Privacy Policy Disclaimer
  Advanced SearchBrowse




Journal Article

Reduced-complexity model for the impact of anthropogenic CO2 emissions on future glacial cycles


Talento,  Stefanie
Potsdam Institute for Climate Impact Research;


Ganopolski,  Andrey
Potsdam Institute for Climate Impact Research;

External Ressource
No external resources are shared
Fulltext (public)

(Publisher version), 8MB

Supplementary Material (public)
There is no public supplementary material available

Talento, S., Ganopolski, A. (2021): Reduced-complexity model for the impact of anthropogenic CO2 emissions on future glacial cycles. - Earth System Dynamics, 12, 4, 1275-1293.

Cite as: https://publications.pik-potsdam.de/pubman/item/item_26163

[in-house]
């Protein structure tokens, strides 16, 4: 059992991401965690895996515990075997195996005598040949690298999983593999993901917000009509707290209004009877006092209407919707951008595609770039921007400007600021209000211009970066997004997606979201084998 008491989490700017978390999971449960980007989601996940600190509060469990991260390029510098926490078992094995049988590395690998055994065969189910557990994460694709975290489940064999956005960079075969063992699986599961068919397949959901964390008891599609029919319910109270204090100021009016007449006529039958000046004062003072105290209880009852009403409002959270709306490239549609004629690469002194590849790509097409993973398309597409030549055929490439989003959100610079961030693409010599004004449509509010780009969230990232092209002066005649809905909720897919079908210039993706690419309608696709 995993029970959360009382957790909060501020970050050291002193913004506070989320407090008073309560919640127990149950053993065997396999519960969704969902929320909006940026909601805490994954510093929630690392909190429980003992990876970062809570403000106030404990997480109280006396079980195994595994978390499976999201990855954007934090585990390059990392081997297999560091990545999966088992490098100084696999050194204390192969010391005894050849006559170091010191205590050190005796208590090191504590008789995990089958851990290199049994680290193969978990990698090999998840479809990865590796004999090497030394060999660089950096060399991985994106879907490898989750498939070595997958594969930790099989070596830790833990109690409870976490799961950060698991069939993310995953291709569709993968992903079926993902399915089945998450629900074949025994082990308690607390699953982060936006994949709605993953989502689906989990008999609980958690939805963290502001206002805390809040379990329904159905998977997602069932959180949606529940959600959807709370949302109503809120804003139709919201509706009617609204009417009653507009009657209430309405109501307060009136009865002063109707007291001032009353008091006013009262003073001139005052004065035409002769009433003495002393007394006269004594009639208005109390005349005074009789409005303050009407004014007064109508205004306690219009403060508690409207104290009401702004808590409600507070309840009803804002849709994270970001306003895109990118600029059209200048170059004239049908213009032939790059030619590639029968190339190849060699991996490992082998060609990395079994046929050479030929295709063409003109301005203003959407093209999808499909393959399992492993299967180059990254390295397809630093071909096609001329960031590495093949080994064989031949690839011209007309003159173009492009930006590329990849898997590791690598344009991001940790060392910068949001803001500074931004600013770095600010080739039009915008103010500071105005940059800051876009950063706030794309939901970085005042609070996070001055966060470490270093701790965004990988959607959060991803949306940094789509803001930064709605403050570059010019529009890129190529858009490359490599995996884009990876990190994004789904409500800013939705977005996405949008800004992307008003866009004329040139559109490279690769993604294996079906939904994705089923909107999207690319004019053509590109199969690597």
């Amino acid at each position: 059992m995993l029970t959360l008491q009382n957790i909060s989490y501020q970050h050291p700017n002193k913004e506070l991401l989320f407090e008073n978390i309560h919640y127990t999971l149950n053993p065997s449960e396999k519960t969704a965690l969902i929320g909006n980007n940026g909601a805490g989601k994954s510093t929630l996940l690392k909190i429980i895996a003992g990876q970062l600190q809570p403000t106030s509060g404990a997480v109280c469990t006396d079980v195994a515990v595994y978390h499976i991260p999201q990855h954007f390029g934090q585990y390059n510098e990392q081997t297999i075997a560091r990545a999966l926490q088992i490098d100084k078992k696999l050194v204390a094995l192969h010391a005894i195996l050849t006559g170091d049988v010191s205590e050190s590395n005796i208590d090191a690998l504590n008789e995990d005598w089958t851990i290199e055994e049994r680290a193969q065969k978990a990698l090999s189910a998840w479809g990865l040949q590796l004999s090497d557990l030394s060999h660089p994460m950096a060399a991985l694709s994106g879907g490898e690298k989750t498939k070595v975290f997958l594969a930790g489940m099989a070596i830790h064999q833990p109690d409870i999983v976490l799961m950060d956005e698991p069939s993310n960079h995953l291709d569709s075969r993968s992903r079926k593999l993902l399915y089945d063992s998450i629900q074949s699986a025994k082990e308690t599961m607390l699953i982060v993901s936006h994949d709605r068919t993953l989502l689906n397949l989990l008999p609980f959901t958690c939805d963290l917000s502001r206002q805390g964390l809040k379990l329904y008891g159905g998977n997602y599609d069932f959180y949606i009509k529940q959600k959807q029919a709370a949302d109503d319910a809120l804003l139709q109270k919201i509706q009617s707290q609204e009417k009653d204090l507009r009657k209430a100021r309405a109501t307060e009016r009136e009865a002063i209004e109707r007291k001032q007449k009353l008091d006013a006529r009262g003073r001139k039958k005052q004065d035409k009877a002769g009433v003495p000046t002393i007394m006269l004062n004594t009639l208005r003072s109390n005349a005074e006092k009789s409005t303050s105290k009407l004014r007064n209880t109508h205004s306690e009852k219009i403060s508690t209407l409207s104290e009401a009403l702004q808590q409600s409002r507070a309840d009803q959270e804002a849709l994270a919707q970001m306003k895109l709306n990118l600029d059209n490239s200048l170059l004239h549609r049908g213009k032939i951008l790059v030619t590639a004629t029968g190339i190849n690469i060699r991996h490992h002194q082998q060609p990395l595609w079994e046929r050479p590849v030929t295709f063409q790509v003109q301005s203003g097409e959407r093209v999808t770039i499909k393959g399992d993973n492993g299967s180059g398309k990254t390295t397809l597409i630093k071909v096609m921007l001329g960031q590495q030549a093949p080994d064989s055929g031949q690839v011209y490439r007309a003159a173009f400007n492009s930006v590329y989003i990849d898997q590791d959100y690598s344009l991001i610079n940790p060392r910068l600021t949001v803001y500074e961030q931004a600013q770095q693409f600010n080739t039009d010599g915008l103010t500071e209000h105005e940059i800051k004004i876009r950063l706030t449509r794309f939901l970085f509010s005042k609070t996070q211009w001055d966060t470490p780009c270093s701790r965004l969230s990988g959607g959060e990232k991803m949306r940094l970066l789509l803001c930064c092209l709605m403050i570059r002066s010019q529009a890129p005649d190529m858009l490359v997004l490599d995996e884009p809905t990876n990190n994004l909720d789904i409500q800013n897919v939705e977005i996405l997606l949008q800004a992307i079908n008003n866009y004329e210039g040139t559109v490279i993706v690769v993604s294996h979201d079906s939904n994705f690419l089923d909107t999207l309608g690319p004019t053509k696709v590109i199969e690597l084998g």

We propose a reduced-complexity process-based model for the long-term evolution of the global ice volume, atmospheric CO2 concentration and global mean temperature. The model only external forcings are the orbital forcing and anthropogenic CO2 cumulative emissions. The model consists of a system of three coupled non-linear differential equations, representing physical mechanisms relevant for the evolution of the Climate – Ice Sheets – Carbon cycle System in timescales longer than thousands of years. The model is successful in reproducing the glacial-interglacial cycles of the last 800 kyr, in good agreement with the timing and amplitude of paleorecord fluctuations, with the best correlation between modelled and paleo global ice volume of 0.86. Using different model realisations, we produce a probabilistic forecast of the evolution of the Earth system over the next 1 million years under natural and several fossil-fuel CO2 release scenarios. In the natural scenario, the model assigns high probability of occurrence of long interglacials in the periods between present and 120 kyr after present, and between 400 kyr and 500 kyr after present. The next glacial inception is most likely to occur ~ 50 kyr after present with full glacial conditions developing ~ 90 kyr after present. The model shows that even already achieved cumulative CO2 anthropogenic emissions (500 PgC) are capable of affecting climate evolution for up to half million years, indicating that the beginning of the next glaciation is highly unlikely in the next 120 kyr. High cumulative anthropogenic CO2 emissions (3000 PgC or higher), which could potentially be achieved in the next two to three centuries if humanity does not curb the usage of fossil-fuels, will most likely provoke Northern Hemisphere landmass ice-free conditions throughout the next half million years, postponing the natural occurrence of the next glacial inception to 600 kyr after present or later.